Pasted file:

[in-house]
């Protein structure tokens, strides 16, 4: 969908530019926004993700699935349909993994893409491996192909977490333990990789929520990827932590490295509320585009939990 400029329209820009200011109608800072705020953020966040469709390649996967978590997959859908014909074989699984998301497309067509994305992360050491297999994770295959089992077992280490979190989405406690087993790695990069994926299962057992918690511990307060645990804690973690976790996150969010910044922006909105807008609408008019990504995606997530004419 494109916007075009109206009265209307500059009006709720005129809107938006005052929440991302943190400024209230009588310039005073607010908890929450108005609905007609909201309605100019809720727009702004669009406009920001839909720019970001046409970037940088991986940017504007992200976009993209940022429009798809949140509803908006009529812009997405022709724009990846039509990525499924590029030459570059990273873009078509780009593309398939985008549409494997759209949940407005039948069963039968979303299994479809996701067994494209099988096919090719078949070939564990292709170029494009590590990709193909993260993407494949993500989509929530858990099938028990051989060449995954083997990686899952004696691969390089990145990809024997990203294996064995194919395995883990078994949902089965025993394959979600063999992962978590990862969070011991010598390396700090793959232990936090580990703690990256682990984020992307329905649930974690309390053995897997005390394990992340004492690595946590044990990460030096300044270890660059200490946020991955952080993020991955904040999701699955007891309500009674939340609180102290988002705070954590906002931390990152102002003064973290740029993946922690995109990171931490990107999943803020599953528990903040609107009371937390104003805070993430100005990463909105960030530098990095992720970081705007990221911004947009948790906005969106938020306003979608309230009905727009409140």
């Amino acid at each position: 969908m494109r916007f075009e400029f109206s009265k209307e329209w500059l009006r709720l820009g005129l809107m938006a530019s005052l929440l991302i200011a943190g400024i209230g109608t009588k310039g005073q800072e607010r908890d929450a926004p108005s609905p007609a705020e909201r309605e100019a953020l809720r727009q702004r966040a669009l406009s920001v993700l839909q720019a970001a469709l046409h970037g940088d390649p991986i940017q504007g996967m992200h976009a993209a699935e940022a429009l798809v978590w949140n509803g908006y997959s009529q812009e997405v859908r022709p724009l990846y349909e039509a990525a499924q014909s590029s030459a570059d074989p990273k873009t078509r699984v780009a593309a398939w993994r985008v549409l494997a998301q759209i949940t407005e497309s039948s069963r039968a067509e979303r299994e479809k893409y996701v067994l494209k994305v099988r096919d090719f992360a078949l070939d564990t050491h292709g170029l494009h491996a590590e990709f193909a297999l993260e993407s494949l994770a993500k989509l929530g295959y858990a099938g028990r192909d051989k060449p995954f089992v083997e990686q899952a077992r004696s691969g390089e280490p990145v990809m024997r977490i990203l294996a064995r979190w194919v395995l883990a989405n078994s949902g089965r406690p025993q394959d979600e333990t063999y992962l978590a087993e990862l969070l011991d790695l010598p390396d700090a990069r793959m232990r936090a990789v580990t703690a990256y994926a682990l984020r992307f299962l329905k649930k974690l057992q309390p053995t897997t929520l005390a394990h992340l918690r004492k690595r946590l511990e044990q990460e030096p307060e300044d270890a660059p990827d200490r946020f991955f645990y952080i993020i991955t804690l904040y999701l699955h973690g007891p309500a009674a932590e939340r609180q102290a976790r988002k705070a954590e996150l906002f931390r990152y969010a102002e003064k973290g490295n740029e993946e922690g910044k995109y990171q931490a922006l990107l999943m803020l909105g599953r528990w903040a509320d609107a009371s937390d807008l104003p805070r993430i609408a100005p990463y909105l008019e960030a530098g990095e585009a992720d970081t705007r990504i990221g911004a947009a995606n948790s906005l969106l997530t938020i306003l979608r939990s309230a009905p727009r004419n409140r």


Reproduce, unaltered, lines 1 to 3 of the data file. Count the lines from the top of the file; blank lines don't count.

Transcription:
[in-house]
């Protein structure tokens, strides 16, 4: 969908530019926004993700699935349909993994893409491996192909977490333990990789929520990827932590490295509320585009939990 400029329209820009200011109608800072705020953020966040469709390649996967978590997959859908014909074989699984998301497309067509994305992360050491297999994770295959089992077992280490979190989405406690087993790695990069994926299962057992918690511990307060645990804690973690976790996150969010910044922006909105807008609408008019990504995606997530004419 494109916007075009109206009265209307500059009006709720005129809107938006005052929440991302943190400024209230009588310039005073607010908890929450108005609905007609909201309605100019809720727009702004669009406009920001839909720019970001046409970037940088991986940017504007992200976009993209940022429009798809949140509803908006009529812009997405022709724009990846039509990525499924590029030459570059990273873009078509780009593309398939985008549409494997759209949940407005039948069963039968979303299994479809996701067994494209099988096919090719078949070939564990292709170029494009590590990709193909993260993407494949993500989509929530858990099938028990051989060449995954083997990686899952004696691969390089990145990809024997990203294996064995194919395995883990078994949902089965025993394959979600063999992962978590990862969070011991010598390396700090793959232990936090580990703690990256682990984020992307329905649930974690309390053995897997005390394990992340004492690595946590044990990460030096300044270890660059200490946020991955952080993020991955904040999701699955007891309500009674939340609180102290988002705070954590906002931390990152102002003064973290740029993946922690995109990171931490990107999943803020599953528990903040609107009371937390104003805070993430100005990463909105960030530098990095992720970081705007990221911004947009948790906005969106938020306003979608309230009905727009409140």
């Amino acid at each position: 969908m494109r916007f075009e400029f109206s009265k209307e329209w500059l009006r709720l820009g005129l809107m938006a530019s005052l929440l991302i200011a943190g400024i209230g109608t009588k310039g005073q800072e607010r908890d929450a926004p108005s609905p007609a705020e909201r309605e100019a953020l809720r727009q702004r966040a669009l406009s920001v993700l839909q720019a970001a469709l046409h970037g940088d390649p991986i940017q504007g996967m992200h976009a993209a699935e940022a429009l798809v978590w949140n509803g908006y997959s009529q812009e997405v859908r022709p724009l990846y349909e039509a990525a499924q014909s590029s030459a570059d074989p990273k873009t078509r699984v780009a593309a398939w993994r985008v549409l494997a998301q759209i949940t407005e497309s039948s069963r039968a067509e979303r299994e479809k893409y996701v067994l494209k994305v099988r096919d090719f992360a078949l070939d564990t050491h292709g170029l494009h491996a590590e990709f193909a297999l993260e993407s494949l994770a993500k989509l929530g295959y858990a099938g028990r192909d051989k060449p995954f089992v083997e990686q899952a077992r004696s691969g390089e280490p990145v990809m024997r977490i990203l294996a064995r979190w194919v395995l883990a989405n078994s949902g089965r406690p025993q394959d979600e333990t063999y992962l978590a087993e990862l969070l011991d790695l010598p390396d700090a990069r793959m232990r936090a990789v580990t703690a990256y994926a682990l984020r992307f299962l329905k649930k974690l057992q309390p053995t897997t929520l005390a394990h992340l918690r004492k690595r946590l511990e044990q990460e030096p307060e300044d270890a660059p990827d200490r946020f991955f645990y952080i993020i991955t804690l904040y999701l699955h973690g007891p309500a009674a932590e939340r609180q102290a976790r988002k705070a954590e996150l906002f931390r990152y969010a102002e003064k973290g490295n740029e993946e922690g910044k995109y990171q931490a922006l990107l999943m803020l909105g599953r528990w903040a509320d609107a009371s937390d807008l104003p805070r993430i609408a100005p990463y909105l008019e960030a530098g990095e585009a992720d970081t705007r990504i990221g911004a947009a995606n948790s906005l969106l997530t938020i306003l979608r939990s309230a009905p727009r004419n409140r």